The U.S. Federal Communications Commission said late on Friday it had approved Alphabet Inc’s application to provide emergency cellular service to Puerto Rico through balloons.
In the aftermath of Hurricane Maria, Puerto Rico has struggled to regain communications services. The FCC said on Friday that 83 percent of cell sites remain out of service, while wireless communications company are deploying temporary sites.
Alphabet, which announced its Project Loon in 2013 to use solar-powered, high-altitude balloons to provide internet service in remote regions, said in an FCC filing it was working to “support licensed mobile carriers’ restoration of limited communications capability” in Puerto Rico.
Earlier on Friday, FCC Chairman Ajit Pai announced he was forming a Hurricane Recovery Task Force with an emphasis on addressing challenges facing Puerto Rico and the U.S. Virgin Islands.
“It is critical that we adopt a coordinated and comprehensive approach to support the rebuilding of communications infrastructure and restoration of communications services,” Pai said in statement.
Separately, Puerto Rico Governor Ricardo Rossello said in a Twitter posting late on Friday that he had a “great initial conversation with @elonmusk tonight. Teams are now talking; exploring opportunities. Next steps soon to follow.”
Musk, the chief executive of Tesla Inc, said on Friday the company would send more battery installers to Puerto Rico to help restore power after Hurricane Maria knocked out all power on the island over two weeks ago.
Musk said he was diverting resources from a semi-truck project to fix Model 3 bottlenecks and “increase battery production for Puerto Rico & other affected areas.”
In late September, Tesla said it was sending hundreds of batteries that can store power generated by solar panels to Puerto Rico to provide emergency help in the wake of Hurricane Maria.
(Reporting by David Shepardson; Editing by Sandra Maler)
Brian Williams compares Corey Lewandowski’s opening statement to the North Korean news lady
MSNBC host Brian Williams on Tuesday noted the similarities between former Trump campaign manager Corey Lewandowski and North Korean news anchor Ri Chun Hee.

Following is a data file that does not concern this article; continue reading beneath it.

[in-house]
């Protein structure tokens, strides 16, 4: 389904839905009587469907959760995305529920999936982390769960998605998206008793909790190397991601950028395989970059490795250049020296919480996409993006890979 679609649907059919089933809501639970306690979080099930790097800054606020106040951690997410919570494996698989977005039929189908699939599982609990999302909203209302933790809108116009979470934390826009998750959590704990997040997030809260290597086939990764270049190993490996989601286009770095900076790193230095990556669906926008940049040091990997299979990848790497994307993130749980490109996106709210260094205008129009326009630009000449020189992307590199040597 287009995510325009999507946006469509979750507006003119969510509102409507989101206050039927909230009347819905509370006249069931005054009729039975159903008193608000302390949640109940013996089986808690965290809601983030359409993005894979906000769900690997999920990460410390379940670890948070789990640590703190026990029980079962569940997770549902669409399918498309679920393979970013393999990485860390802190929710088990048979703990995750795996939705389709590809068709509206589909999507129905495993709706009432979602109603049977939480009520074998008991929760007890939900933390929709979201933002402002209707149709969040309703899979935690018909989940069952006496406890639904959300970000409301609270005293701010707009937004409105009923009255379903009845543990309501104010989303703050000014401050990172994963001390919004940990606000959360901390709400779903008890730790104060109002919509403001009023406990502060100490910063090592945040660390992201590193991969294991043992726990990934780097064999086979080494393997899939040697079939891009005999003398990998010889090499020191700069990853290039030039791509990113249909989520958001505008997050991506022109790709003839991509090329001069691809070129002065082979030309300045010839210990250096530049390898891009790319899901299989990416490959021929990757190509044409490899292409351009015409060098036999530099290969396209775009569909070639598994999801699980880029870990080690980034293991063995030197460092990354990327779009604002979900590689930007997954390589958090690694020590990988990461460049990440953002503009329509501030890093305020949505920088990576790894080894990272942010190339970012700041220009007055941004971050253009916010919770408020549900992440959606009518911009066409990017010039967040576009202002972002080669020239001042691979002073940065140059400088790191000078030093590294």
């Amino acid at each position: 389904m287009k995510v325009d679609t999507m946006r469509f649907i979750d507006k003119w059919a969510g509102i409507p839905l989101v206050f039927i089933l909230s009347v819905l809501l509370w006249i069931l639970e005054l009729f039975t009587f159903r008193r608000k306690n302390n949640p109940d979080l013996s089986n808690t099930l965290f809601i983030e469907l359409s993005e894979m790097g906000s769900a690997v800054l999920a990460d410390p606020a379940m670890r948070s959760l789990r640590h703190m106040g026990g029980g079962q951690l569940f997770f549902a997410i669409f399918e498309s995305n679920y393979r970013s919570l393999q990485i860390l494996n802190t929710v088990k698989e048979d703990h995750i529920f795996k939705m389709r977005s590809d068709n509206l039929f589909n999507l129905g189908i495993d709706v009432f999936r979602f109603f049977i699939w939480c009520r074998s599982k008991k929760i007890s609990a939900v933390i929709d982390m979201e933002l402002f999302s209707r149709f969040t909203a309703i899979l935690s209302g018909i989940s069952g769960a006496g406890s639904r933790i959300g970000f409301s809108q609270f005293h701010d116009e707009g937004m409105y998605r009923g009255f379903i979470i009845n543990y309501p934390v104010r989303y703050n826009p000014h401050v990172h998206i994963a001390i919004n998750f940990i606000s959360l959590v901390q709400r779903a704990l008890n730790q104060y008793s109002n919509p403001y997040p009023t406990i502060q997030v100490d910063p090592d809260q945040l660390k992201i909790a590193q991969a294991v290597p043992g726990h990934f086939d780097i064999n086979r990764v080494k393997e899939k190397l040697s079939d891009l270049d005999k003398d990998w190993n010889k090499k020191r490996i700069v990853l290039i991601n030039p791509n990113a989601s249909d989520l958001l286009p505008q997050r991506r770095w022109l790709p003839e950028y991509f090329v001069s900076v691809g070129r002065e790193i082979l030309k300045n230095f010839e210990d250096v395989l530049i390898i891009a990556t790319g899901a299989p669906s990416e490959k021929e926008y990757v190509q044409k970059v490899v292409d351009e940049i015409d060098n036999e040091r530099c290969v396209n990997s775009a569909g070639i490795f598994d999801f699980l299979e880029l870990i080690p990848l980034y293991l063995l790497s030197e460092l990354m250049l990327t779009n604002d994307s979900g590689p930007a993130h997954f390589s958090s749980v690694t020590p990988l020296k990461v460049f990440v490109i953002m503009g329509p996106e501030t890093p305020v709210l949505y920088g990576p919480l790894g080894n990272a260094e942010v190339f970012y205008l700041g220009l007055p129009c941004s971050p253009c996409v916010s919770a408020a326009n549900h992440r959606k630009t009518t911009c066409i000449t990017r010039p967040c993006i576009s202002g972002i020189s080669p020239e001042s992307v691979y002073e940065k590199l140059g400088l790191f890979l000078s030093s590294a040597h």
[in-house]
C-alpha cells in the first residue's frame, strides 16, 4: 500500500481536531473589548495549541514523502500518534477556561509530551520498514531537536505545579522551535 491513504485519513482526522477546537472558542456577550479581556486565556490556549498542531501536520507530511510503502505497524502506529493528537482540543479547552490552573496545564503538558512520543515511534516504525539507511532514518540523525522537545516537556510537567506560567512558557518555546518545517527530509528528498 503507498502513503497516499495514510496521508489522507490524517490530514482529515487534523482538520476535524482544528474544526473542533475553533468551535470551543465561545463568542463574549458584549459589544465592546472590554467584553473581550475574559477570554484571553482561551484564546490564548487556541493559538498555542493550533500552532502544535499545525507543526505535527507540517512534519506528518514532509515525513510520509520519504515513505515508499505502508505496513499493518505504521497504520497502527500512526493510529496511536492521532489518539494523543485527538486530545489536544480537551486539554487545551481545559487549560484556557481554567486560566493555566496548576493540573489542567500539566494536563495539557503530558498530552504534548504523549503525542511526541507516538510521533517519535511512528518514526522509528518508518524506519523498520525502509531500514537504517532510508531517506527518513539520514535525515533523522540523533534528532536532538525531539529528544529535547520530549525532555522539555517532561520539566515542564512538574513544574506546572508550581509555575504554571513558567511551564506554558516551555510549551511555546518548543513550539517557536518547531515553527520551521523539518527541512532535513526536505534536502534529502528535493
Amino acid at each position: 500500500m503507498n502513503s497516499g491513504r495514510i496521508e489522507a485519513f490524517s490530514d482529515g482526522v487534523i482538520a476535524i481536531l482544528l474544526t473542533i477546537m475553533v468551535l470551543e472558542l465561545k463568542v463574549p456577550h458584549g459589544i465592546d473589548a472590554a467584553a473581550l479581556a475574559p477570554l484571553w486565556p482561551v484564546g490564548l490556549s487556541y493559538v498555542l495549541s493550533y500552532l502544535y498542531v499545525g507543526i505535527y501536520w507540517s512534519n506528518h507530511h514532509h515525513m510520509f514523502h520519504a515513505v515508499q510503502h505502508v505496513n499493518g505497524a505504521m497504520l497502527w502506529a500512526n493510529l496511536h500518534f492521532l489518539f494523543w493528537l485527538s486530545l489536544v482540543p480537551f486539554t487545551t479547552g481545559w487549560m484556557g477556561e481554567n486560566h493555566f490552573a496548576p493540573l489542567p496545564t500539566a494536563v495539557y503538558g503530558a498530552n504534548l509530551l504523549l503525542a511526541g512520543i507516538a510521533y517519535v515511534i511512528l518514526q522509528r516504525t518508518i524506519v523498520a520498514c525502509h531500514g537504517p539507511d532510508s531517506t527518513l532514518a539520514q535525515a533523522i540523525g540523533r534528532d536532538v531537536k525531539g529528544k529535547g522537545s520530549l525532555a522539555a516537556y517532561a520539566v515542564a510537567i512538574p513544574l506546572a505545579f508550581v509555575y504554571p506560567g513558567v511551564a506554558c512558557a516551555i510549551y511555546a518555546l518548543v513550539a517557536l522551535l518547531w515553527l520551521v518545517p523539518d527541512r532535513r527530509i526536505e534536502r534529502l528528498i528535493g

"Corey Lewandowski, the former Trump campaign manager who is now considering a Senate run in New Hampshire, testified before the House Judiciary Committee today," Williams reported. "It is likely his North Korean anchorwoman-quality opening remarks were meant were one viewer (Donald Trump)."
Ri, who has earned the nickname "Pink Lady," is known for her enthusiastic reading of government-approved news.
Watch the video below from MSNBC.
‘Train-wreck of a witness’: Analysts nail ‘obstructive’ Corey Lewandowski for proving the Democrats’ case
Political commentator Catherine Rampell disagreed with New York Times columnist Frank Bruni that the Democrats faltered during the hearing with Corey Lewandowski Tuesday. Former state and federal prosecutor Elie Honig called Lewandowski a "train-wreck of a witness."
She explained that Democrats had an extremely low bar: they had to prove Trump obstructed justice and that Corey Lewandowski gave one of the examples of such obstructions. In that sense, Rampell said they accomplished their goals.
"I don’t think this was a great day for Corey Lewandowski," she began. "This is a guy who went on TV and announced to the world -- apparently at the same time he is also trying to fundraise for Senate -- that he lies most of the time. Except when he's under oath."
WATCH: Ana Navarro keeps shouting down Trump booster — even as CNN host cuts to commercial
President Donald Trump cheered on his top Hispanic advisor Steve Cortes, who appeared before a New Mexico audience. Trump asked Cortes which he loved more, Hispanics or America, which prompted CNN's Ana Navarro to blast the president for racism. Meanwhile, Trump's latest CNN shill cried "political correctness."
"Look, I suspect he didn't want to offend Steve Cortes and I suspect Steve Cortes was not offended," Navarro said. "But really what a stupid thing to say. Right? To somehow ask the question about whether you love the country more than you love Hispanics -- they are one and the same."